Mukherjee A, Nayak MK, Dutta S, Panda S, Satpathi BR, Chawla-Sarkar M. Genetic characterization of circulating 2015 a(H1N1)pdm09 influenza viruses from eastern India. PLoS One. 2016;11:1–14.
Smith GJD, Vijaykrishna D, Bahl J, Lycett SJ, Worobey M, Pybus OG, et al. Origins and evolutionary genomics of the 2009 swine-origin H1N1 influenza a epidemic. Nature. 2009;459:1122–5.
Van Reeth K, Brown I, Olsen C. Influenza virus. In: Zimmerman J, Karriker L, Ramirez A, Schwartz K, Stevenson G, editors. Diseases of Swine. Chichester: Wiley-Blackwell; 2012. p. 557–71.
Freidl G, Meijer A, de Bruin E, de Nardi M, Munoz O, Capua I, et al. Influenza at the animal-human interface: a review of the literature for virological evidence of human infection with swine or avian influenza viruses other than a (H5N1). Euro Surveill. 2014;19:8–26.
De Vleeschauwer A, Atanasova K, Van Borm S, van den Berg T, Rasmussen TB, Uttenthal A, et al. Comparative pathogenesis of an avian H5N2 and a swine H1N1 influenza virus in pigs. PLoS One. 2009;4:1–10.
Brookes SM, Nunez A, Choudhury B, Matrosovich M, Essen SC, Clifford D, et al. Replication, pathogenesis and transmission of pandemic (H1N1) 2009 virus in non-immune pigs. PLoS One. 2010;5:1–9.
Harder TC, Beilage EG, Lange E, Meiners C, Dohring S, Pesch S, et al. Expanded cocirculation of stable subtypes, emerging lineages, and new sporadic reassortants of porcine influenza viruses in swine populations in Northwest Germany. J Virol. 2013;87:10460–76.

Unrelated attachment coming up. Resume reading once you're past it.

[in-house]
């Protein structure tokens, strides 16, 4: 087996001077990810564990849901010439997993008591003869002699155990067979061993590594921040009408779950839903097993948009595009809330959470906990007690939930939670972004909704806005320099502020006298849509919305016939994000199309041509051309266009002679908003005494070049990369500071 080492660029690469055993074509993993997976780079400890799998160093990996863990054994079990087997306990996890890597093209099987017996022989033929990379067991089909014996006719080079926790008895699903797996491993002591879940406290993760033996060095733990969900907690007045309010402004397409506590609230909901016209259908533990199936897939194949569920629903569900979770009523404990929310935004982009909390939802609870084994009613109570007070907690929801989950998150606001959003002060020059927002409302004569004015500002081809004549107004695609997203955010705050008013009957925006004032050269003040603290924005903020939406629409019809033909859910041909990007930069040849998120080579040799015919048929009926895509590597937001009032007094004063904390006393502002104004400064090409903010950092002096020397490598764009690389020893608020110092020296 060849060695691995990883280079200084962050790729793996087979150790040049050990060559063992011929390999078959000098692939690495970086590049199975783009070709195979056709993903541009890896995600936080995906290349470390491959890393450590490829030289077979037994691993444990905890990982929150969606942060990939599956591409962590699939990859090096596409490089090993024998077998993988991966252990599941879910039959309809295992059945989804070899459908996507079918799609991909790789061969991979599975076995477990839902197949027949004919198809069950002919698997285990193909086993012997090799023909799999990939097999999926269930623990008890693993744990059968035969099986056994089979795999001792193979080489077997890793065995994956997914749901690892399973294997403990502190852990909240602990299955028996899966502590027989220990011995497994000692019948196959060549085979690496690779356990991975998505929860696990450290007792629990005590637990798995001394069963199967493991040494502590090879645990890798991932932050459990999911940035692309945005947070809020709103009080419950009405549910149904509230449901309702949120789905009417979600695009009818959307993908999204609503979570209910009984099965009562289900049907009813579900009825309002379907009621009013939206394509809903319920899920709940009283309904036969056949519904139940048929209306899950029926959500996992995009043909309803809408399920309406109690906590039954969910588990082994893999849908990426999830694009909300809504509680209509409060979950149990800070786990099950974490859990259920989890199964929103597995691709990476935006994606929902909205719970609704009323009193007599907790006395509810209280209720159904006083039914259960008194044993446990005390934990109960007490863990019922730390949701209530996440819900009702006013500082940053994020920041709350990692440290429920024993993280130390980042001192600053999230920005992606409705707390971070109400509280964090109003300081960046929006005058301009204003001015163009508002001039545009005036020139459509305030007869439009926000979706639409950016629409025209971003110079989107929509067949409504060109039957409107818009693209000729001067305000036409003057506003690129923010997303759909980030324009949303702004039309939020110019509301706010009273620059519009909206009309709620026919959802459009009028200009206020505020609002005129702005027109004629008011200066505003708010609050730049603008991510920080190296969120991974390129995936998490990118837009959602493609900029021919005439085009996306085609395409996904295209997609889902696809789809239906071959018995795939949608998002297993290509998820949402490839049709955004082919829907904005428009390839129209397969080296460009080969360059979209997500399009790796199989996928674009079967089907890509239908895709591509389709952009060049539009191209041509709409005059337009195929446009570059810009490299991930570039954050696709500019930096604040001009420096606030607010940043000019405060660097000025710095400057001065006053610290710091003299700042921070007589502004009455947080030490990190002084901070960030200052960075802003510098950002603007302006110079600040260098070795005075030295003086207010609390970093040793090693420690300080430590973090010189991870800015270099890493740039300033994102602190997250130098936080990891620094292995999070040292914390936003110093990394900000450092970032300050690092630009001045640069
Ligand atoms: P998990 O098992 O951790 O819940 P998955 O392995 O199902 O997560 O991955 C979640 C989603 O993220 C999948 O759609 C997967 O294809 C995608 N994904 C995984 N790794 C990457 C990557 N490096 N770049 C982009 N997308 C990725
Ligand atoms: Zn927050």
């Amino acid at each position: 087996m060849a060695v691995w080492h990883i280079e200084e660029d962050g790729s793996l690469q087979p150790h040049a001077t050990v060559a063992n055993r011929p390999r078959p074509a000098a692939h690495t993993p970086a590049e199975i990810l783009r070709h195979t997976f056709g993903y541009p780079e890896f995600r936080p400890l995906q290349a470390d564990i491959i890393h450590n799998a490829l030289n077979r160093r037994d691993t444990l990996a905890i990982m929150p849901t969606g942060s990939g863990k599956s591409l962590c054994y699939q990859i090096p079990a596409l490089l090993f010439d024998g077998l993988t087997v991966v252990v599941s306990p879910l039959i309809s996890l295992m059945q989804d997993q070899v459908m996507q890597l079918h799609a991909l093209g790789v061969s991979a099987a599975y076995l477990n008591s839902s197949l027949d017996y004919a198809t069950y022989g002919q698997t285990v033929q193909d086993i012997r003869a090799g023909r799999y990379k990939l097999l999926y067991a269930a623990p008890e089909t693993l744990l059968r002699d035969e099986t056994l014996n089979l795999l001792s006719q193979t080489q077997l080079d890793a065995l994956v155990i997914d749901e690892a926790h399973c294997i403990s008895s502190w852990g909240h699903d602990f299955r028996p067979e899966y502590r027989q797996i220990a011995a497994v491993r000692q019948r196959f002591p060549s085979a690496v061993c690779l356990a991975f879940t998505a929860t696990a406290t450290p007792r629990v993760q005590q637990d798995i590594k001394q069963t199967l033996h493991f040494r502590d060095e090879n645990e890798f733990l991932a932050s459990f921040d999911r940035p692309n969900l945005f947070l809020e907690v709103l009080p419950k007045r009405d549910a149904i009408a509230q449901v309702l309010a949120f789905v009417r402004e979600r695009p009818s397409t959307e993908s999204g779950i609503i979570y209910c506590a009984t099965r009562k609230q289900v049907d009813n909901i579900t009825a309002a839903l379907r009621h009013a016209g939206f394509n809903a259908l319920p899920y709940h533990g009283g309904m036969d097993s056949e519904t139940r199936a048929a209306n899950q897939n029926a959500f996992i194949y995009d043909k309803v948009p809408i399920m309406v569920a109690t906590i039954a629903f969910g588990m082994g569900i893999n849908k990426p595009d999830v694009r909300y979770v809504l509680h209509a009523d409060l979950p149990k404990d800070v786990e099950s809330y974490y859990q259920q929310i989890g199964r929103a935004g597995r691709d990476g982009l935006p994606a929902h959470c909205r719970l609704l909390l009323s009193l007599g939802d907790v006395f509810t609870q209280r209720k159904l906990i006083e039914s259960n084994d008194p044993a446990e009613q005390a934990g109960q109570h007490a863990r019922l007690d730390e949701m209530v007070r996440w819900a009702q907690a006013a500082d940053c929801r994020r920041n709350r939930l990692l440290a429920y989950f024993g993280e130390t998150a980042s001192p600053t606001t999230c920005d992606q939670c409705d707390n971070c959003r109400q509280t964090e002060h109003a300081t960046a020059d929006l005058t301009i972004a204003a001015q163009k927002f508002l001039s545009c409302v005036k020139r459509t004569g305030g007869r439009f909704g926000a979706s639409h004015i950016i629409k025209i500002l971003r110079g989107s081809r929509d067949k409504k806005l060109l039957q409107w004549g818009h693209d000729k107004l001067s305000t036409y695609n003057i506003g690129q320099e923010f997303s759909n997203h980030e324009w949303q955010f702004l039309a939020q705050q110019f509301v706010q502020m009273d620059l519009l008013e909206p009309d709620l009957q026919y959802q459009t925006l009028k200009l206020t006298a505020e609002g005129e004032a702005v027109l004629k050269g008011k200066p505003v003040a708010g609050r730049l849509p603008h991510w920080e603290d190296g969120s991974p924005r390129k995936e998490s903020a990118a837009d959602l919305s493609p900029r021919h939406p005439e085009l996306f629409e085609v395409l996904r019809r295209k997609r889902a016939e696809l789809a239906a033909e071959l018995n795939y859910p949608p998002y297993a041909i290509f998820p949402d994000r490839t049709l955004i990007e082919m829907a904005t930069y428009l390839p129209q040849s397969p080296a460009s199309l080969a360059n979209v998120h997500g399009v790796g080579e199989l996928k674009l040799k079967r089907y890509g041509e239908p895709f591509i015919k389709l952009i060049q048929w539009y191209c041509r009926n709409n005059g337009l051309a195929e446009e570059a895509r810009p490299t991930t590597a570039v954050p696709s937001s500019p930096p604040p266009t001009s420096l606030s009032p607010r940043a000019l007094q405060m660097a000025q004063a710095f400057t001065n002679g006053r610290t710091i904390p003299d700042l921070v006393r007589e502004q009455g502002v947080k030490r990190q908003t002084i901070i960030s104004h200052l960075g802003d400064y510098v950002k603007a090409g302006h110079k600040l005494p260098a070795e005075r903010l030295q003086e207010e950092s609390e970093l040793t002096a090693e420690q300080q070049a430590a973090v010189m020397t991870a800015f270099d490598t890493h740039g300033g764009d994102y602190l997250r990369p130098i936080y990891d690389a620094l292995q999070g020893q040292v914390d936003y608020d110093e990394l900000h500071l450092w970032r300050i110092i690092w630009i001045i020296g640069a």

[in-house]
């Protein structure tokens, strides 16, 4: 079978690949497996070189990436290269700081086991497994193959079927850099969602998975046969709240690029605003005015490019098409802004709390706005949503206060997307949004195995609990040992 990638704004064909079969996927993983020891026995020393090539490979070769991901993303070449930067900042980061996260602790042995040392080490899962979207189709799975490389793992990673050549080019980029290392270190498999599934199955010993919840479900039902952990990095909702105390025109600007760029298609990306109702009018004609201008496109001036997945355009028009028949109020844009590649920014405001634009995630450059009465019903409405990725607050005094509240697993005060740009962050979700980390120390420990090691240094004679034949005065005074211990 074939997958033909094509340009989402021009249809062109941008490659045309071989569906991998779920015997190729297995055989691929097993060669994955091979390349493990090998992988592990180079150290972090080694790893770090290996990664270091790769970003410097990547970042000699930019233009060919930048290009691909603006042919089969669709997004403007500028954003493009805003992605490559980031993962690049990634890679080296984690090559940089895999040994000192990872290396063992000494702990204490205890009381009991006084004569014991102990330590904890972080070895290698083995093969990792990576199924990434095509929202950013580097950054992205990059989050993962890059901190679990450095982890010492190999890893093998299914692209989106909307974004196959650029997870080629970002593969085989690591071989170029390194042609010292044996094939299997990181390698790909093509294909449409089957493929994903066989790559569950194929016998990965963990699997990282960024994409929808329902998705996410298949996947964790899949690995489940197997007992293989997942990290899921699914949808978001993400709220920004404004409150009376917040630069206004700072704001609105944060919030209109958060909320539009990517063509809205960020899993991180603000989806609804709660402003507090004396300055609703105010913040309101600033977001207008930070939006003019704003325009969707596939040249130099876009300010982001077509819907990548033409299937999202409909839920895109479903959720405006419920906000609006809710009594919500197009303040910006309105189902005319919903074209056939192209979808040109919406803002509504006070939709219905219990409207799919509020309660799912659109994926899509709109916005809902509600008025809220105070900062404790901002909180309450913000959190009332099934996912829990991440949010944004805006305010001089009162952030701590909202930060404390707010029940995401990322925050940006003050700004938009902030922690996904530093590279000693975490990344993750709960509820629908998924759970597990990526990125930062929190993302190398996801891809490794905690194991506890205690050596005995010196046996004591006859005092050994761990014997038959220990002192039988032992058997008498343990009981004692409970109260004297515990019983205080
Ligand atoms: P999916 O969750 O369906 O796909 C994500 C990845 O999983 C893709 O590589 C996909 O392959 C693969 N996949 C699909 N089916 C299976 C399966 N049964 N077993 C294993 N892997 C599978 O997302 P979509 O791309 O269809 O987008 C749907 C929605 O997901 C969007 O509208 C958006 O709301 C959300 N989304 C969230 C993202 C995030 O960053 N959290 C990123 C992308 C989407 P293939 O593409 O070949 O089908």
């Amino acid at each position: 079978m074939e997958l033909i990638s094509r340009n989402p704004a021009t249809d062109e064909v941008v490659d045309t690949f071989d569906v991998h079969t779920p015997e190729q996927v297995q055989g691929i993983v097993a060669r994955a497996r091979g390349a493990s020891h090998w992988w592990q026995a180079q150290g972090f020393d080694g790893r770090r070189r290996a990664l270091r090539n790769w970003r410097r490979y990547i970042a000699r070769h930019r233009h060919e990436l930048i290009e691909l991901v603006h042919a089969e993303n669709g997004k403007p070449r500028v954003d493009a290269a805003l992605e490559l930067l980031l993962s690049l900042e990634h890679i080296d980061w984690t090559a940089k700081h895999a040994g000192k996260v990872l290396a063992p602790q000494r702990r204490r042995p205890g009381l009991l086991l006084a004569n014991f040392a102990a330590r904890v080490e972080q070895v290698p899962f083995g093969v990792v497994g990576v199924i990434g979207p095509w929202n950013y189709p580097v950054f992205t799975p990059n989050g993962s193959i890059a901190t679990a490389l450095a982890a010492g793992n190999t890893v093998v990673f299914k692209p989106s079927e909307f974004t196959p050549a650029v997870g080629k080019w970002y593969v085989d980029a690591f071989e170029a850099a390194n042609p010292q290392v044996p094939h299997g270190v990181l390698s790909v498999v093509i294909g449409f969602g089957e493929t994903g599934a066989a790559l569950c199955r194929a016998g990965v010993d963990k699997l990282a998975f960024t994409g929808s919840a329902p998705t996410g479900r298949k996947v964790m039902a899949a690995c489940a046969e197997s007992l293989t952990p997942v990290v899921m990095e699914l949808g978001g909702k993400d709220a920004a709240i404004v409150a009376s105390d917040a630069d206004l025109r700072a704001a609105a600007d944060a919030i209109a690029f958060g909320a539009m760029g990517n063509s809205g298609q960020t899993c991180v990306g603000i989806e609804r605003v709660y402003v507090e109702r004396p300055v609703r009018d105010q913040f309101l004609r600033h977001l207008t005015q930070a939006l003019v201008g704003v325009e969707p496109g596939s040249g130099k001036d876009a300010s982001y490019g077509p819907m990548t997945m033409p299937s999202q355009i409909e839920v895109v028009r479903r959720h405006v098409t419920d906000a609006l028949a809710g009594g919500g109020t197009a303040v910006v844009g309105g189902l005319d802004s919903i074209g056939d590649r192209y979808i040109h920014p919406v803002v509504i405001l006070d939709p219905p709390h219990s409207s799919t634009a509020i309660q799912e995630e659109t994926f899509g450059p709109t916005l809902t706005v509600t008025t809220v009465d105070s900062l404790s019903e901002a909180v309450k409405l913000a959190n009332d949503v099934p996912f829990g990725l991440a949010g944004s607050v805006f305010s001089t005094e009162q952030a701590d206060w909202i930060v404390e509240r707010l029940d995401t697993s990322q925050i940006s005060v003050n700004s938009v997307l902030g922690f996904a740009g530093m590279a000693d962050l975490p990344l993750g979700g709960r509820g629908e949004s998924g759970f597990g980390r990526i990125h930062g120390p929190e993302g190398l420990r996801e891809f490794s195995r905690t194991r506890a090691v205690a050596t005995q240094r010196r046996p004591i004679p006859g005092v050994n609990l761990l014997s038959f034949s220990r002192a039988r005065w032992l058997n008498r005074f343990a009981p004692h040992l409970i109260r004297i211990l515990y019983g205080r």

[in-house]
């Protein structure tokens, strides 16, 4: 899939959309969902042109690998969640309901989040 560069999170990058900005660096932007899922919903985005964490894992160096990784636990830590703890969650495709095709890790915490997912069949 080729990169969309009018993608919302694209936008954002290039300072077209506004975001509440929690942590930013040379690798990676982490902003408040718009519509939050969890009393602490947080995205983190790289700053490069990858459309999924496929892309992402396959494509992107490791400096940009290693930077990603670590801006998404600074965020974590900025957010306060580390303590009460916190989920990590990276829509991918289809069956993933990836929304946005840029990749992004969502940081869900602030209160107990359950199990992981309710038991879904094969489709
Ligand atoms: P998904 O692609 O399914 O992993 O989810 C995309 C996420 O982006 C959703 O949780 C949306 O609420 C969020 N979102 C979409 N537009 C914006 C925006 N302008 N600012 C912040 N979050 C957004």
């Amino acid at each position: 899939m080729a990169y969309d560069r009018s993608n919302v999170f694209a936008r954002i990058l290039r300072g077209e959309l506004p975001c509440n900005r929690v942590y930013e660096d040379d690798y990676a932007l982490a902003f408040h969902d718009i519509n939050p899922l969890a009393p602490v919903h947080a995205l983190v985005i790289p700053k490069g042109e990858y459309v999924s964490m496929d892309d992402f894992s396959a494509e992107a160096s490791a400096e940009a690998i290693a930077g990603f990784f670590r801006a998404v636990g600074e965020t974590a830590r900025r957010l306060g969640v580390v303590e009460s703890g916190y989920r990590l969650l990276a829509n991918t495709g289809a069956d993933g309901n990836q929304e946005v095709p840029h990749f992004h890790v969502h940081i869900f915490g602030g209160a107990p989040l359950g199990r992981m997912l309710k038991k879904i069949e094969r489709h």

Meiners C, Loesken S, Doehring S, Starick E, Pesch S, Maas A, et al. Field study on swine influenza virus (SIV) infection in weaner pigs and sows. Tierärztl Prax Ausg Grosstiere Nutztiere. 2014;42:351–9.
Madec F, Kaiser C, Gourreau JM, Martinatbotte F. Pathological consequences of a severe outbreak of swine influenza (H1N1 virus) in the non-immune sow at the beginning of pregnancy, under natural conditions. Comp Immunol Microbiol Infect Dis. 1989;12:17–27.
Gourreau JM, Kaiser C, Madec F, Labie J, Vannier P, Aymard M, et al. Passage du virus grippal par la voie transplacentaire chez le porc, dans les conditions naturelles. Annales de l'Institut Pasteur/Virologie. 1985;136:55–63.
Karasin AI, Olsen CW, Anderson GA. Genetic characterization of an H1N2 influenza virus isolated from a pig in Indiana. J Clin Microbiol. 2000;38:2453–6.
Grøntvedt CA, Er C, Gjerset B, Germundsson A, Framstad T, Brun E, et al. Clinical impact of infection with pandemic influenza (H1N1) 2009 virus in naive nucleus and multiplier pig herds in Norway. Influenza Res Treat. 2011;2011:1–6.
Wesley RD. Exposure of sero-positive gilts to swine influenza virus may cause a few stillbirths per litter. Can J Vet Res. 2004;68:215–7.
Kwit K, Pomorska-Mol M, Markowska-Daniel I. Pregnancy outcome and clinical status of gilts following experimental infection by H1N2, H3N2 and H1N1pdm09 influenza a viruses during the last month of gestation. Arch Virol. 2015;160:2415–25.
Kwit K, Pomorska-Mol M, Markowska-Daniel I. The influence of experimental infection of gilts with swine H1N2 influenza a virus during the second month of gestation on the course of pregnancy, reproduction parameters and clinical status. BMC Vet Res. 2014;10:1–12.
Williamson SM, Tucker AW, McCrone IS, Bidewell CA, Brons N, Habernoll H, et al. Descriptive clinical and epidemiological characteristics of influenza a H1N1 2009 virus infections in pigs in England. Vet Rec. 2012;171:1–8.
Littauer EQ, Esser ES, Antao OQ, Vassilieva EV, Compans RW, Skountzou I. H1N1 influenza virus infection results in adverse pregnancy outcomes by disrupting tissue-specific hormonal regulation. PLoS Pathog. 2017;13:1–27.
Kim JC, Kim HM, Kang YM, Ku KB, Park EH, Yum J, et al. Severe pathogenesis of influenza B virus in pregnant mice. Virology. 2014;448:74–81.
PrabhuDas M, Bonney E, Caron K, Dey S, Erlebacher A, Fazleabas A, et al. Immune mechanisms at the maternal-fetal interface: perspectives and challenges. Nat Immunol. 2015;16:328–34.
Christianson WT. Stillbirths, mummies, abortions, and early embryonic death. Vet Clin N Am Food Anim Pract. 1992;8:623–39.
Vannier P. Infectious causes of abortion in swine. Reprod Domest Anim. 1999;34:367–76.